Sunday, June 15, 2008

The inimitable Tom Toles

Another gem from the best editorial cartoonist in America.

Oregonian Wakes Up, Remembers Peak Oil Task Force

This is Portland-focused, but the thrust is even more applicable in Salem, where we are in a far worse position to meet the new reality on energy. There have not even been any mentions of peak oil in the Statesman Journal, the City Council chambers, or the County Commissioners' meeting room. The local transportation planners, SKATS, has heard about peak oil but has chosen to adopt the fingers-in-the-ears-and-shout-"I can't hear you" strategy.

One year ago, the Peak Oil Task Force delivered a report to the City Council, but the whole region needs to mobilize

Think of it as a commuter version of "Some Enchanted Evening." At a recent graduation party in Cedar Mill, two neighbors squint at each other across a crowded kitchen island. Kinda scary, isn't it, they agree, about those gas prices headed toward $5 a gallon. Then a bit shyly, they circle a new question. Maybe it's time to take it to the next level. Both, they know, work downtown. Both leave home and return each day at roughly the same time. Turns out, they even park right next door to each other. Maybe this is a match made in post-Peak Oil Heaven.

All over the metro area, people are flirting with new transportation hookups. Bus and train ridership are soaring; interest in car-sharing is, too.

That should help Zipcar (formerly Flexcar), which has 202 cars available in Oregon. Except the same spikes in fuel costs that help the company attract new customers also eat into its profits and limit its ability to expand. (It has only three cars in Vancouver, three in Beaverton, none in Hillsboro.)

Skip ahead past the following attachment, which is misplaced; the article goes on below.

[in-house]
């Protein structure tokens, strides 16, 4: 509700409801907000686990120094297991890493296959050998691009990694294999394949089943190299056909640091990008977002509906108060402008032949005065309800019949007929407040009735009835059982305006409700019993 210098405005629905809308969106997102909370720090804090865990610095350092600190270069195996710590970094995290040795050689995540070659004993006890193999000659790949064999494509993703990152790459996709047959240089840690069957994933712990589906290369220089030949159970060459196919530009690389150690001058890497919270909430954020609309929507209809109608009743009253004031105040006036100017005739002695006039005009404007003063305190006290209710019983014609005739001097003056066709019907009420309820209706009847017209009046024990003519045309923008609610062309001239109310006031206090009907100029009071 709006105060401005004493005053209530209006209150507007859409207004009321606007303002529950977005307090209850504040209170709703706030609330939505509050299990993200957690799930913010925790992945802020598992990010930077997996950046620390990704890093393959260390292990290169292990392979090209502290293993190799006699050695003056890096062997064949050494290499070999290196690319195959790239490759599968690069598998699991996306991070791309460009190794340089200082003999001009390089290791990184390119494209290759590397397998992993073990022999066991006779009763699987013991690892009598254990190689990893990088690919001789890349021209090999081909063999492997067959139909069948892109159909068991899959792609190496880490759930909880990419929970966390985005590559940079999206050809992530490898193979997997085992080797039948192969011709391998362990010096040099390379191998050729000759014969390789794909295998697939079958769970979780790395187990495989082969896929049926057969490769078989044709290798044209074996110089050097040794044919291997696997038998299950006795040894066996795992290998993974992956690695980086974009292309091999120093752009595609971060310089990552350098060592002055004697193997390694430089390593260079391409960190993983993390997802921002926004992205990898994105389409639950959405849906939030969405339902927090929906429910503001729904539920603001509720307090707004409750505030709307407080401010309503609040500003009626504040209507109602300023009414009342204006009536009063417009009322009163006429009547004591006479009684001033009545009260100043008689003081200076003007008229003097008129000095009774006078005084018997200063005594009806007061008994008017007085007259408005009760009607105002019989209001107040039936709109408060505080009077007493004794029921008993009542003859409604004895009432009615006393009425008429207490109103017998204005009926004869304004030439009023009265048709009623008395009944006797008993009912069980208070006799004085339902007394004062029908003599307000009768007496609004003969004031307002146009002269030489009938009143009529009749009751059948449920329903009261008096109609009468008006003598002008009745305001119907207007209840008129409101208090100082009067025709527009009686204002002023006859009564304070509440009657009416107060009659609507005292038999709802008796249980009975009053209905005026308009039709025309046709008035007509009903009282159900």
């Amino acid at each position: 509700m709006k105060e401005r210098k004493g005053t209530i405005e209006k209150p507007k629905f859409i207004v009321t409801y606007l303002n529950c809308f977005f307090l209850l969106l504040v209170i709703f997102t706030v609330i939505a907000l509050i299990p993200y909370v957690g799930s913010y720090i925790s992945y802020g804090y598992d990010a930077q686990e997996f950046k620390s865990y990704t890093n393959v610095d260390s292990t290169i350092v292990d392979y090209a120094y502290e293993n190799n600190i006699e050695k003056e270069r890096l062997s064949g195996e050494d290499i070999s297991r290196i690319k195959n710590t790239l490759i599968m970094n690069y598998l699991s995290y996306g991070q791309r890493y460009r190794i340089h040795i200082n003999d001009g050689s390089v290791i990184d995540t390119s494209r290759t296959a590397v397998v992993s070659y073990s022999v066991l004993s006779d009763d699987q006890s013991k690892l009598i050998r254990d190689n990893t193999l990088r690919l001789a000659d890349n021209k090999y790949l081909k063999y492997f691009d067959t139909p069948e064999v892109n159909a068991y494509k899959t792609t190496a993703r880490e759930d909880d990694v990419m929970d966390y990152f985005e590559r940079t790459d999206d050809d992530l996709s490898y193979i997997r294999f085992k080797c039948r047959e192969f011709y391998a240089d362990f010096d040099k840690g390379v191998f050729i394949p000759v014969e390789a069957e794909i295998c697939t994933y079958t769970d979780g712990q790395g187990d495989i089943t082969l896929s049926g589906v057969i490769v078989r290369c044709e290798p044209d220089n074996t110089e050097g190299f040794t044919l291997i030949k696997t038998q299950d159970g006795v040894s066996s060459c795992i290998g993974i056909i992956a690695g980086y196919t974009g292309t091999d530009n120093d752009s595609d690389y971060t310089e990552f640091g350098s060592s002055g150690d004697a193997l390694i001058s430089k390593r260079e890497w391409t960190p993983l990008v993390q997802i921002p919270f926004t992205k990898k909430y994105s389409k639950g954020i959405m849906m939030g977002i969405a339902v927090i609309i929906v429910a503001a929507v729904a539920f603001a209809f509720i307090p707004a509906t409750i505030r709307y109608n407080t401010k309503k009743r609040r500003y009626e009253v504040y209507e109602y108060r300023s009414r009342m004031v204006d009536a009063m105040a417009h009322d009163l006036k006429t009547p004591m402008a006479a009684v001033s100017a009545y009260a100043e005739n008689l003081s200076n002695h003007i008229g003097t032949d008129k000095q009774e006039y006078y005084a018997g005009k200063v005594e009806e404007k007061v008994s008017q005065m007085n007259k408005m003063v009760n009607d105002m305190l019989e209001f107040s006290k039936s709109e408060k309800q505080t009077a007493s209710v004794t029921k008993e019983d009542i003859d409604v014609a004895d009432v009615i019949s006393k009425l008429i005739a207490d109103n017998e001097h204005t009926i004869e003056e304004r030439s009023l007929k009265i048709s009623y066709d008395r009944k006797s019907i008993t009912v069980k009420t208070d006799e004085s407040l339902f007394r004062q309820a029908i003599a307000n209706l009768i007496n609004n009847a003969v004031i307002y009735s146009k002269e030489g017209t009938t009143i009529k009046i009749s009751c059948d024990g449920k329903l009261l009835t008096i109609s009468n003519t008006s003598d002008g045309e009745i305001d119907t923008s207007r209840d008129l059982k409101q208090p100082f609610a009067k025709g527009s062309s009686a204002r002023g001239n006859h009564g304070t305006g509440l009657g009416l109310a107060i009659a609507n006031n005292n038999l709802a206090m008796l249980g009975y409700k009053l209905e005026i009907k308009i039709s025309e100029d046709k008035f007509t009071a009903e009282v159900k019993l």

In fact, many businesses, governments and families are in the same fix: They must ride the ice cube while it melts. We need to fuel a transformation, and it may ultimately improve our lives. But only if we can fuel it fast, while supplies last -- of diminishing fuel.

Two years ago, when Portland created the Peak Oil Task Force, it sounded apocalyptic. Not anymore. Summer of 2008 may be remembered as the moment we awoke from our long national gas binge. Whether oil production has peaked or will do so in a few decades is almost academic. Every fill-up knocks home the realization that we can't afford to go on like this.

With oil prices headed toward $150 a barrel, the Peak Oil Task Force's key recommendation -- that the city must cut its oil consumption in half by 2030 -- seems ever more prescient and prudent.

The report belongs on Mayor-elect Sam Adams' bedside table. But it deserves an equally close reading by business and community leaders in car-oriented suburbs. There, some residents face a triple trap: a decline in housing values because they're so far out, an inability to buy anything closer in and too little income to keep filling the tank -- at least all on their own.

Never has the wisdom of the region's investment in TriMet been clearer. The key is to maximize it, in part by persuading businesses to stagger their hours of operation or go to four-day workweeks, so everyone isn't scrambling into a train at once. Another key is educating people, not just with maps but with one-on-one advice.

As of last week, 10,000 people had signed up for Metro's, an increase from 9,000 in April. No doubt at summer potlucks, some neighbors will figure out on their own that one plus one equals a carpool.

But the research also shows that intensive hand-holding and "green guidance" of the sort Portland's SmartTrips offers can alter behavior. Gas prices have sparked a desire to change. Door-to-door help on a massive scale could ignite regional transformation.

Will they, won't they? The neighbors part for the night, promising to rendezvous again soon. No worries. No big deal, except that it actually would be huge if they could align their lives even once or twice a week.

The party's over.

But a deeper community connection has just begun.